yet more cool shrooms

We return to the amazing mushroom walk that happened after a recent Great Big Rain…

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I wandered around under the trees in a daze, happily entranced by the glories nestled among the deep, soft leaves. Every step brought new wonders!

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A super-delicate little shroom. Compare it to the size of the two seedlings. You can see the gills through the cap. It has a scallop-edged ring around the stem.

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Another tiny micro-dome. This one has fabulous fractal fur.

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Above: A contender for favorite photo of this fungi-adventure. The visual space is divided up very artistically. You can see them in different stages of development. The mushrooms themselves are amazingly handsome!

I am pretty sure these brown-scaled beauties are Lepiota rachodes – which are deliciously edible – but I would definitely check the books before having any for dinner.

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A pair of fluorescent shrooms caught in an intimate embrace. These are either Boletus or Suillus, both of which are pore-fungi (no gills). The underside shows the spongy-looking pores where the spores drop.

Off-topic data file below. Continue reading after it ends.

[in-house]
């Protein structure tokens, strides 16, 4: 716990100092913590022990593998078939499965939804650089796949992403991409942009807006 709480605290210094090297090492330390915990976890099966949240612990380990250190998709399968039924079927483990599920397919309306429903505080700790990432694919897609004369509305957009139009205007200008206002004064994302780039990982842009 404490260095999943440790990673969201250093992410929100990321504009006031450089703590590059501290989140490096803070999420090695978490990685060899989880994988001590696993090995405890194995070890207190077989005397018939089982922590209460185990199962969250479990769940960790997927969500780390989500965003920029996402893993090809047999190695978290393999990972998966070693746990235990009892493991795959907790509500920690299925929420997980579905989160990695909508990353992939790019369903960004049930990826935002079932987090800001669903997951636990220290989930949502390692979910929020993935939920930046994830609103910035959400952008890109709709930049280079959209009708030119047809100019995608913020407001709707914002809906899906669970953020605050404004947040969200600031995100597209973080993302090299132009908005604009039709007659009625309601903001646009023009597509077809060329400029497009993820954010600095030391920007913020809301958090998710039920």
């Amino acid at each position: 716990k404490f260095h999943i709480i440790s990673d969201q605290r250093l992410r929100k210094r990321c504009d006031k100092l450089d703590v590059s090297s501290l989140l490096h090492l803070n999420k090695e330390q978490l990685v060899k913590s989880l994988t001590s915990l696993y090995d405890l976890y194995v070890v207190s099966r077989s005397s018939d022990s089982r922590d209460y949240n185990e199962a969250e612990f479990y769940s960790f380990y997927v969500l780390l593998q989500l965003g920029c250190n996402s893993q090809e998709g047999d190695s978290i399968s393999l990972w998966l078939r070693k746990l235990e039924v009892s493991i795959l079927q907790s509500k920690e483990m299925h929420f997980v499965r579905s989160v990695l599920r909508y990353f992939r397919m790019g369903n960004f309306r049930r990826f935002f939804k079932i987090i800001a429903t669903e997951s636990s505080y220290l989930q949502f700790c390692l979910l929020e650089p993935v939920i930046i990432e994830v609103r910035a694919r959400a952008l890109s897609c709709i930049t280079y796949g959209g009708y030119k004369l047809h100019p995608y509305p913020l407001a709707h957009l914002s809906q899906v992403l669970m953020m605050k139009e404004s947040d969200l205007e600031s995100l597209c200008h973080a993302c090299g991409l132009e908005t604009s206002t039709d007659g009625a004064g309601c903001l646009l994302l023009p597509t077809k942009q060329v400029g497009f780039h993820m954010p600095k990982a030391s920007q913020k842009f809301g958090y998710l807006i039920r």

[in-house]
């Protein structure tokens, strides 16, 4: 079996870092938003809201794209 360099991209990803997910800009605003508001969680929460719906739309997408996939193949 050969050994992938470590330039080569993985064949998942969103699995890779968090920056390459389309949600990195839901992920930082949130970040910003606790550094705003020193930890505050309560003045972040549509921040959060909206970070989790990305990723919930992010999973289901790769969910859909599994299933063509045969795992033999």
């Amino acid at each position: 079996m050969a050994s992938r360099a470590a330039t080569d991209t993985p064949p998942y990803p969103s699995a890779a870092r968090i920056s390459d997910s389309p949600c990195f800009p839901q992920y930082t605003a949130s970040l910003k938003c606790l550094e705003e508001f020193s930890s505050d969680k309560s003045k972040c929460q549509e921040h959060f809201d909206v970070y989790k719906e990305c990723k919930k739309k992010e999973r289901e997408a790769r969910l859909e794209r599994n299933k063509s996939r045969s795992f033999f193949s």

There are dozens of kinds of orange-red-yellow pore fungi that look a lot like this. All of them are mycorrhizal fungi that exist in mutually beneficial relationship with tree roots. Some are edible, some are poisonous. Do not eat!

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Here is an aging Boletus, falling over in the late stages of decay. The white layer is actually a different kind of fungus, a mold that is the primary decay organism in this case.

Kind of picturesque, no? But wait, let’s go around and look at the cap…

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Mom Nature outdoes herself at every turn.

Next: a tiny jelly bean

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